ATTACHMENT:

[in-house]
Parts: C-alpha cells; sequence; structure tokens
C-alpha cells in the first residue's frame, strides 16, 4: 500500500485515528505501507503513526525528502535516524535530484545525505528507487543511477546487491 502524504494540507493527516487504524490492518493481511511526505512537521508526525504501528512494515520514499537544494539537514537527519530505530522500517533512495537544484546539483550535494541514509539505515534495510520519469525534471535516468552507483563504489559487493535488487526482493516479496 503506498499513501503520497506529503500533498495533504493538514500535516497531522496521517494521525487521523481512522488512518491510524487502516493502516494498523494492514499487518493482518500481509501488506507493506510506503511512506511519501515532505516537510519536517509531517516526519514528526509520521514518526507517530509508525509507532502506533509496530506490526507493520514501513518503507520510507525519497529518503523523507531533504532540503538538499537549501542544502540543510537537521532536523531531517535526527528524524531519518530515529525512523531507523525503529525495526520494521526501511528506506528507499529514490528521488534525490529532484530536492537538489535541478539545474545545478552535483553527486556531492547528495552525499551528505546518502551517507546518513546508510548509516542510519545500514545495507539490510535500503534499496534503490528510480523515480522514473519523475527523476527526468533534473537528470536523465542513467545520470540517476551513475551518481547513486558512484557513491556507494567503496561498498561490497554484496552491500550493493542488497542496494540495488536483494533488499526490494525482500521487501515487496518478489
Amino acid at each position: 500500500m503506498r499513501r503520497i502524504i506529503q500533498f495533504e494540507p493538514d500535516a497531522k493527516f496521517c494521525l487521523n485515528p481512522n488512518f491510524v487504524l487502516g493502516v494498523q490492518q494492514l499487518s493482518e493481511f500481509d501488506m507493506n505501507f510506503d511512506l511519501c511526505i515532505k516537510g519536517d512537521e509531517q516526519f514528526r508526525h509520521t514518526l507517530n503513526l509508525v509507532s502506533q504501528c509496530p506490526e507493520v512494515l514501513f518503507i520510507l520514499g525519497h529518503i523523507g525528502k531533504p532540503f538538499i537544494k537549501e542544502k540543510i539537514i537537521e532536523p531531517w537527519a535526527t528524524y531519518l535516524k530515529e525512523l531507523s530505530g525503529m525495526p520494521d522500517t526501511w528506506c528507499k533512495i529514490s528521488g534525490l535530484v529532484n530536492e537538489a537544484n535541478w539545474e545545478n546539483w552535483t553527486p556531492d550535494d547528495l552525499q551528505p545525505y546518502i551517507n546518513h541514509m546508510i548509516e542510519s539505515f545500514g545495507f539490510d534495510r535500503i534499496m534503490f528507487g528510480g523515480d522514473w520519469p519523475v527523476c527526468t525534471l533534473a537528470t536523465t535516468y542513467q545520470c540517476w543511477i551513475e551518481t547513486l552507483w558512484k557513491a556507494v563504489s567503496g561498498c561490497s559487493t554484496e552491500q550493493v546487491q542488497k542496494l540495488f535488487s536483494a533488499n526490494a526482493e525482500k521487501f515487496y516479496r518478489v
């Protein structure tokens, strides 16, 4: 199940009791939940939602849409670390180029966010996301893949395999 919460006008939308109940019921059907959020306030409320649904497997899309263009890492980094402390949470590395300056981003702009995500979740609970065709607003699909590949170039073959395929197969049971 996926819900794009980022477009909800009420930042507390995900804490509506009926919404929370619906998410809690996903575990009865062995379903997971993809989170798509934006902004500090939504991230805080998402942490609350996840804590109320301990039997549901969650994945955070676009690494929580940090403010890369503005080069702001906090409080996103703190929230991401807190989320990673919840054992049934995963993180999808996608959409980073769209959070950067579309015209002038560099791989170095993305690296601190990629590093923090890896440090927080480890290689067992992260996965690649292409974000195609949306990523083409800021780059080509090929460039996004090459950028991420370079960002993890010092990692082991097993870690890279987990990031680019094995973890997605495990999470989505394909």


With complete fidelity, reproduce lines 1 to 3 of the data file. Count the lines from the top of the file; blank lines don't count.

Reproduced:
[in-house]
Parts: C-alpha cells; sequence; structure tokens
C-alpha cells in the first residue's frame, strides 16, 4: 500500500485515528505501507503513526525528502535516524535530484545525505528507487543511477546487491 502524504494540507493527516487504524490492518493481511511526505512537521508526525504501528512494515520514499537544494539537514537527519530505530522500517533512495537544484546539483550535494541514509539505515534495510520519469525534471535516468552507483563504489559487493535488487526482493516479496 503506498499513501503520497506529503500533498495533504493538514500535516497531522496521517494521525487521523481512522488512518491510524487502516493502516494498523494492514499487518493482518500481509501488506507493506510506503511512506511519501515532505516537510519536517509531517516526519514528526509520521514518526507517530509508525509507532502506533509496530506490526507493520514501513518503507520510507525519497529518503523523507531533504532540503538538499537549501542544502540543510537537521532536523531531517535526527528524524531519518530515529525512523531507523525503529525495526520494521526501511528506506528507499529514490528521488534525490529532484530536492537538489535541478539545474545545478552535483553527486556531492547528495552525499551528505546518502551517507546518513546508510548509516542510519545500514545495507539490510535500503534499496534503490528510480523515480522514473519523475527523476527526468533534473537528470536523465542513467545520470540517476551513475551518481547513486558512484557513491556507494567503496561498498561490497554484496552491500550493493542488497542496494540495488536483494533488499526490494525482500521487501515487496518478489